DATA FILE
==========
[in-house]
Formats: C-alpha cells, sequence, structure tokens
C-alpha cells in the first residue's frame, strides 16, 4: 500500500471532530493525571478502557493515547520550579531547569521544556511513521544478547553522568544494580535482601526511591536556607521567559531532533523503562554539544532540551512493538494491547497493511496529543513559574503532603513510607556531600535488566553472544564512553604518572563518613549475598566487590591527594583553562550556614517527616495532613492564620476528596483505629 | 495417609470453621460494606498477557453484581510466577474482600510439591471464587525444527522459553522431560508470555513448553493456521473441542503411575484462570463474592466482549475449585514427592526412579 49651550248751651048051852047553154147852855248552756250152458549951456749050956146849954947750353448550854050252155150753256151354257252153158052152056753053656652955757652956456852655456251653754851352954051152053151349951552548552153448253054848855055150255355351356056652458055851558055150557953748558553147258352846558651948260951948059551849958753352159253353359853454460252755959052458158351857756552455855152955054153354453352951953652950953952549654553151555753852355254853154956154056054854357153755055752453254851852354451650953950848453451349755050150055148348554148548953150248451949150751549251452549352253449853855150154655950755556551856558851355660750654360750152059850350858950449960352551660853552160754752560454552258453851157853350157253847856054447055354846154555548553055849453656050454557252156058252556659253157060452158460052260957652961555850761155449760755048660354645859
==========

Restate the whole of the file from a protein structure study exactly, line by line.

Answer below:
[in-house]
Formats: C-alpha cells, sequence, structure tokens
C-alpha cells in the first residue's frame, strides 16, 4: 500500500471532530493525571478502557493515547520550579531547569521544556511513521544478547553522568544494580535482601526511591536556607521567559531532533523503562554539544532540551512493538494491547497493511496529543513559574503532603513510607556531600535488566553472544564512553604518572563518613549475598566487590591527594583553562550556614517527616495532613492564620476528596483505629 | 495417609470453621460494606498477557453484581510466577474482600510439591471464587525444527522459553522431560508470555513448553493456521473441542503411575484462570463474592466482549475449585514427592526412579 49651550248751651048051852047553154147852855248552756250152458549951456749050956146849954947750353448550854050252155150753256151354257252153158052152056753053656652955757652956456852655456251653754851352954051152053151349951552548552153448253054848855055150255355351356056652458055851558055150557953748558553147258352846558651948260951948059551849958753352159253353359853454460252755959052458158351857756552455855152955054153354453352951953652950953952549654553151555753852355254853154956154056054854357153755055752453254851852354451650953950848453451349755050150055148348554148548953150248451949150751549251452549352253449853855150154655950755556551856558851355660750654360750152059850350858950449960352551660853552160754752560454552258453851157853350157253847856054447055354846154555548553055849453656050454557252156058252556659253157060452158460052260957652961555850761155449760755048660354645859